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A dead North Atlantic right whale that washed up at Martha’s Vineyard was identified as a 3-year-old female that was first seen entangled in the Gulf of St. Lawrence off Canada in 2022, according to scientists at the New England Aquarium.

First observed by researchers as a calf in 2021, the young whale was dubbed #5120 in a catalog maintained by the aquarium and other whale tracking groups. In August 2022 #5120 was sighted again, entangled in fishing gear in the Gulf of St. Lawrence.

“Multiple attempts were made to disentangle the whale in January and February of 2023 off Cape Cod,” according to a summary issued by the New England Aquarium. “She was resighted still entangled in June 2023 in the Gulf of St. Lawrence, with her overall body condition declining as the rope constricted around her tail had become more deeply embedded.”

Researchers and the National Oceanic and Atmospheric Administration track right whales during their seasonal movements in the northwest Atlantic, ranging from Canada south to George and Florida. Photographic data from the North Atlantic Right Whale Catalog allowed aquarium scientists to identify the whale.

NOAA Fisheries was alerted to the dead whale when it appeared Jan. 28 near Joseph Sylvia State Beach on Martha’s Vineyard, where the Wampanoag Tribe of Gay Head (Aquinnah) and the International Fund for Animal Welfare secured the whale on the beach, pending necropsy to determine the cause of death.

Massachusetts law enforcement officers collected a section of rope what was still entangled around and embedded in the whale’s tail, turning it over to NOAA’s Office of Law Enforcement.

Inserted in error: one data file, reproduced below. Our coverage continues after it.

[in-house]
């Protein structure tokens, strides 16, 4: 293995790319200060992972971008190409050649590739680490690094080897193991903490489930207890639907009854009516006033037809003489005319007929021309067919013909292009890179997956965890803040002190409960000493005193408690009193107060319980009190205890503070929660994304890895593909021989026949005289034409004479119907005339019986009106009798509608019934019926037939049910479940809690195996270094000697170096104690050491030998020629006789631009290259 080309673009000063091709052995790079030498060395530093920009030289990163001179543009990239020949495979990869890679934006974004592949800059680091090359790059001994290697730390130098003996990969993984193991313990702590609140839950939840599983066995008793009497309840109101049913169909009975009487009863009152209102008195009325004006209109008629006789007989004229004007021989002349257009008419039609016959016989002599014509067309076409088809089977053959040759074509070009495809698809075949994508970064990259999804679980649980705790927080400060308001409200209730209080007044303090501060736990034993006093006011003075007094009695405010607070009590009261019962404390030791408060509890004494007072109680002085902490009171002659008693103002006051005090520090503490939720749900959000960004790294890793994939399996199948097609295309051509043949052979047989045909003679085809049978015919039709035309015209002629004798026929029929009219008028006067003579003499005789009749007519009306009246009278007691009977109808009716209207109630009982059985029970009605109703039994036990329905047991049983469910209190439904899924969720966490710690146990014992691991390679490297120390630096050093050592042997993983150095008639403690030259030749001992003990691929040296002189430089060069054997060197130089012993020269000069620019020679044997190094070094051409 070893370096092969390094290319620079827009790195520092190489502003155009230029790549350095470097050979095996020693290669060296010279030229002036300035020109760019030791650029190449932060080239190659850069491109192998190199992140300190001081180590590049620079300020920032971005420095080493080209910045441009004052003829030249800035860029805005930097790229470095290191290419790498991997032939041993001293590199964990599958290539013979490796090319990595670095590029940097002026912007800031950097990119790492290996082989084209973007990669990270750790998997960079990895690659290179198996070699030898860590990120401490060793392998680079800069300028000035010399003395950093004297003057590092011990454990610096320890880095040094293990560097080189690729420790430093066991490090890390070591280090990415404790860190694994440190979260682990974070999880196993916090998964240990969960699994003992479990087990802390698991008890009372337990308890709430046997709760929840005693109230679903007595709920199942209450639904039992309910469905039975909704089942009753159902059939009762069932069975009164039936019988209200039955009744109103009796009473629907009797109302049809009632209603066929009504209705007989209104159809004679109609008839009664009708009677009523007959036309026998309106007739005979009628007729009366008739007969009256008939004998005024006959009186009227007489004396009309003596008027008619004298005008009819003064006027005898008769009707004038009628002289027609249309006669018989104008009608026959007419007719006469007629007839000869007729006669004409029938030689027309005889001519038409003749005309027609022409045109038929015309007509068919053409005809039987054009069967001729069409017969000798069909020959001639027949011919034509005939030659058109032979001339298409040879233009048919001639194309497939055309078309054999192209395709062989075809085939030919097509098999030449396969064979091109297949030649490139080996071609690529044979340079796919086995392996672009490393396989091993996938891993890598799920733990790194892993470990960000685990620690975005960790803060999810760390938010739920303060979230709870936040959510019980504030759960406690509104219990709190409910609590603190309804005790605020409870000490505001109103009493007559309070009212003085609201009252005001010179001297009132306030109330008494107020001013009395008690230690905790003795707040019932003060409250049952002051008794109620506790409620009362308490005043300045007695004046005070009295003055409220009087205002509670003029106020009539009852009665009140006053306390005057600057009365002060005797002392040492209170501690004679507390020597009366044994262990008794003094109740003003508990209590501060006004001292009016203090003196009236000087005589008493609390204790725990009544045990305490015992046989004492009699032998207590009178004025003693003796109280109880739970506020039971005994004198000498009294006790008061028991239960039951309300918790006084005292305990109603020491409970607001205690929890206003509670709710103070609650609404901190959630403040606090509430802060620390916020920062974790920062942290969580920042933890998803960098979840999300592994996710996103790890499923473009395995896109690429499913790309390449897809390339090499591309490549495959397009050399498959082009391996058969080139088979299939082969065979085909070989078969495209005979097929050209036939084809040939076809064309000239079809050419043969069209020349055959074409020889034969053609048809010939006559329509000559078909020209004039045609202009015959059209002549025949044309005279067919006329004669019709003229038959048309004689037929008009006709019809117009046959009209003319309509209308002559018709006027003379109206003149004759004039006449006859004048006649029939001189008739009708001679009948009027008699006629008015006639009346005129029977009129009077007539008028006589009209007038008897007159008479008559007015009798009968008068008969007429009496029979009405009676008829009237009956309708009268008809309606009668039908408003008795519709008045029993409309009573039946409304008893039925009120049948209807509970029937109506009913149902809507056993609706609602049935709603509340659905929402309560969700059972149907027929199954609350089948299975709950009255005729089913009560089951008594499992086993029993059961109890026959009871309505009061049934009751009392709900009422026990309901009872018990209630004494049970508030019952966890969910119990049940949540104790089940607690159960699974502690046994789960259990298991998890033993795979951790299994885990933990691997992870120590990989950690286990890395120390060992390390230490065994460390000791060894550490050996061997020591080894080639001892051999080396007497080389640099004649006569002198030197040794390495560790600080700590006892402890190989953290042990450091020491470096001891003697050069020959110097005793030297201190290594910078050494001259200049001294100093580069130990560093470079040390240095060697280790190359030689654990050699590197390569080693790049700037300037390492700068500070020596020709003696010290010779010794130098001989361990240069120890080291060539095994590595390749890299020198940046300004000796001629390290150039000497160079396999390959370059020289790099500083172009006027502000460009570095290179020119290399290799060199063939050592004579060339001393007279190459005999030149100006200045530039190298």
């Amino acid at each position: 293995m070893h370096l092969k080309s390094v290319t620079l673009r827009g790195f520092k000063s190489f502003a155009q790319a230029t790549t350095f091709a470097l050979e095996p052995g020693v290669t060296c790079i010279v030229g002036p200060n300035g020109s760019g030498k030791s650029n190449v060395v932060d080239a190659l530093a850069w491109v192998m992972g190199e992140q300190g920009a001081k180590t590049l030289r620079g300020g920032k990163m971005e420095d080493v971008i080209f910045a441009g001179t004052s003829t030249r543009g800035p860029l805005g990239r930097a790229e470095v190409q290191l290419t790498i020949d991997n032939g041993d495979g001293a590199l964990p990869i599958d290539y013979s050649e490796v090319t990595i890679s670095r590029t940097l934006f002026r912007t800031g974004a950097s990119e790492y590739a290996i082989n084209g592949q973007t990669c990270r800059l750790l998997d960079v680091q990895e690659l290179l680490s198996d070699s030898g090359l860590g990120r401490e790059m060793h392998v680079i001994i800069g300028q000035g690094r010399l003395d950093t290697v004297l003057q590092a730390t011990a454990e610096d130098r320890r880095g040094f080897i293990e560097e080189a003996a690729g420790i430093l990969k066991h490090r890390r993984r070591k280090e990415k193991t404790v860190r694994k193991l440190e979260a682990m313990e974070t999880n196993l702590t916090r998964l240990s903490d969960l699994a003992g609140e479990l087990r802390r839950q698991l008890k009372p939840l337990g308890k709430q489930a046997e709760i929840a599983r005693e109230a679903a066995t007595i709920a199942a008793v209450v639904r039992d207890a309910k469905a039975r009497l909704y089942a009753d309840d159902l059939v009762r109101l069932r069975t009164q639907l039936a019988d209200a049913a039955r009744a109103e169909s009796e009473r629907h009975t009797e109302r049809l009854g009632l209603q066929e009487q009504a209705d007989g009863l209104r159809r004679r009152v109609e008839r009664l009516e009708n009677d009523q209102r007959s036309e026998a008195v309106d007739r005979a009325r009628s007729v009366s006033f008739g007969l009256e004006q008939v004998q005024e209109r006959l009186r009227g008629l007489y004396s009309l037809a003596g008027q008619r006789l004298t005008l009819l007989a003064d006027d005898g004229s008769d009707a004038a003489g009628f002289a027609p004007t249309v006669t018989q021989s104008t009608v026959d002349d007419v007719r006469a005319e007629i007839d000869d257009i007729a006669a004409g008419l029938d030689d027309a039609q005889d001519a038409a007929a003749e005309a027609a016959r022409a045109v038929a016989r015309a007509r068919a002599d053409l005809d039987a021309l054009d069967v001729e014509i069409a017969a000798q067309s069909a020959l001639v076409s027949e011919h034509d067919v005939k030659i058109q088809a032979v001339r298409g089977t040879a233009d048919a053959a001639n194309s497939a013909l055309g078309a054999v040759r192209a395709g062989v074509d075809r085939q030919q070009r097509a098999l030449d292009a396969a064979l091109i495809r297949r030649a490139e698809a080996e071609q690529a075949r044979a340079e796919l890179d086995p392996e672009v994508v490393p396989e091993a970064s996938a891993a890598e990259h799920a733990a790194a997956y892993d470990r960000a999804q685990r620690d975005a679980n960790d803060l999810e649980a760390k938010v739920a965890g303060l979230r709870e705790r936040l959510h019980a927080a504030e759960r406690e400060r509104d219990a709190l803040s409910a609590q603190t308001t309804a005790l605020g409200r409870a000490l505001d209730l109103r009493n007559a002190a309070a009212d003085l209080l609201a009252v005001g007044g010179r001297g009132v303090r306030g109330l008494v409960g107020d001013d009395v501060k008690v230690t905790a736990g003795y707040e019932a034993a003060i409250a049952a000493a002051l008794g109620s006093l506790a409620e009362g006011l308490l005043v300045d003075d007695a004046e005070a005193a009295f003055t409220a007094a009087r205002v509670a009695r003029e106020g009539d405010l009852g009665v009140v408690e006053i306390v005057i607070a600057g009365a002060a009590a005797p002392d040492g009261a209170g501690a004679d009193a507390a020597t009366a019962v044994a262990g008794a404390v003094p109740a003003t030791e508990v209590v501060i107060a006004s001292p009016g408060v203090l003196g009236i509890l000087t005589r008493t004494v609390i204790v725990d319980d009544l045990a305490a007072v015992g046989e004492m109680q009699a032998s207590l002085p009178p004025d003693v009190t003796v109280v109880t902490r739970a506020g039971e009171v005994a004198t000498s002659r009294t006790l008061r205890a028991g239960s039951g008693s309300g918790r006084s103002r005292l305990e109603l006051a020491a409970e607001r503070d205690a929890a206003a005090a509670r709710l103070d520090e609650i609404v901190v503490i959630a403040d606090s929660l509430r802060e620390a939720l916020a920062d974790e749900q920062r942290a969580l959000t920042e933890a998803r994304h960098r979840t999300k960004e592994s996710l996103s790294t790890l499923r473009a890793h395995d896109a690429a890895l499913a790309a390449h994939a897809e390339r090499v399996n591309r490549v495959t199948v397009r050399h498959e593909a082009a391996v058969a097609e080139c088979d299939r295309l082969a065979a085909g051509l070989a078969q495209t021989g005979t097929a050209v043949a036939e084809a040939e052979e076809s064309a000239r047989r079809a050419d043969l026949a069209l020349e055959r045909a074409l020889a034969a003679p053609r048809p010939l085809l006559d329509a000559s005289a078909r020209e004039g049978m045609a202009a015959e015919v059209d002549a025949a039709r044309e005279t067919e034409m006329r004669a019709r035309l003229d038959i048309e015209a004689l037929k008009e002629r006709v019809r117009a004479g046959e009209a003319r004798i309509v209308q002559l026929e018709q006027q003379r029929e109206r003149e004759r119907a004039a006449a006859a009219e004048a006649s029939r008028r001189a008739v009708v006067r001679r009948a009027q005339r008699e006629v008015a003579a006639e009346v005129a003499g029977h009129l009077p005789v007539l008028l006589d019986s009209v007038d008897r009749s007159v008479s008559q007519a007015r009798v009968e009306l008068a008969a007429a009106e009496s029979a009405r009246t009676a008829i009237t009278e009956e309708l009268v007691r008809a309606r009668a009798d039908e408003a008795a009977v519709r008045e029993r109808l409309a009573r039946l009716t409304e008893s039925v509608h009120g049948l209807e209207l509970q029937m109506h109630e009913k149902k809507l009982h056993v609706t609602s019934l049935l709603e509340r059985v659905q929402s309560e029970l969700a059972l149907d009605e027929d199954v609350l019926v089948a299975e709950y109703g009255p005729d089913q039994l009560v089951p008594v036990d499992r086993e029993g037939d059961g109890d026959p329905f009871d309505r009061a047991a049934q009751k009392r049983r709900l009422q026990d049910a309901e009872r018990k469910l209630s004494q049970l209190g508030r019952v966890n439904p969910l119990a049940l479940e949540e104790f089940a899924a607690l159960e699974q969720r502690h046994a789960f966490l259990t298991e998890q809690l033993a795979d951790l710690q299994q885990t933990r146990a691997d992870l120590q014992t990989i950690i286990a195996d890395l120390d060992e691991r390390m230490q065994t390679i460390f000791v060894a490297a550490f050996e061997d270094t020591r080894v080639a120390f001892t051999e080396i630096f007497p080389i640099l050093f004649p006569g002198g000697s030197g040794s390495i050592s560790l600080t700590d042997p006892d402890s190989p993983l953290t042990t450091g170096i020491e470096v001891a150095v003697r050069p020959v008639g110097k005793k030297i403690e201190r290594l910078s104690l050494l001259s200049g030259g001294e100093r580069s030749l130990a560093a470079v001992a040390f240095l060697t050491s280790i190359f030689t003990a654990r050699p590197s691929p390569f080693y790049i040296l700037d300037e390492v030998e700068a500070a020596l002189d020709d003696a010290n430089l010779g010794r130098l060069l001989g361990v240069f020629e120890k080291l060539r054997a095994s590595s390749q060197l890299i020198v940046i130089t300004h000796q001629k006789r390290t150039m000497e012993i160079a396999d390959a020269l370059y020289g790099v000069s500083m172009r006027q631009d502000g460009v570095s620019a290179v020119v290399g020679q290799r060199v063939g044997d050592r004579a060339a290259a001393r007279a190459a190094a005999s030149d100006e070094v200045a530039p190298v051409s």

Fishing gear entanglement and ship strikes are leading causes of human-caused losses to the highly endangered right whale population, now estimated at fewer than 360 animals and only 70 breeding adult females.

“About 86 percent of right whales have been entangled at least once, some as many as nine times,” according to the New England Aquarium. To reduce vertical lines that can entangle whales, NOAA Fisheries experts are working with New England lobster fishermen to test “on-demand” gear, also called ropeless or pop-up systems, that use remote-controlled buoys that float to the surface when fishermen arrive to retrieve traps.

“This case highlights the ongoing threat right whales and other whale species have been facing from fishing gear entanglements for decades. Prevention of these entanglements needs to be a priority that our society should support. Technological advances that would allow fishing without an endline in the water column—on-demand fishing gear—have come a long way, and implementation of on-demand gear broadly into fisheries is a critical step needed to save this species and to allow fishing to continue,” said Amy Knowlton, a senior scientist in the Anderson Cabot Center for Ocean Life at the New England Aquarium.

A dead female North Atlantic right whale was reported Jan. 28 at Martha's Vineyard. Woods Hole Oceanographic Institute/Michael Moore photo, NOAA permit # 24359.

 

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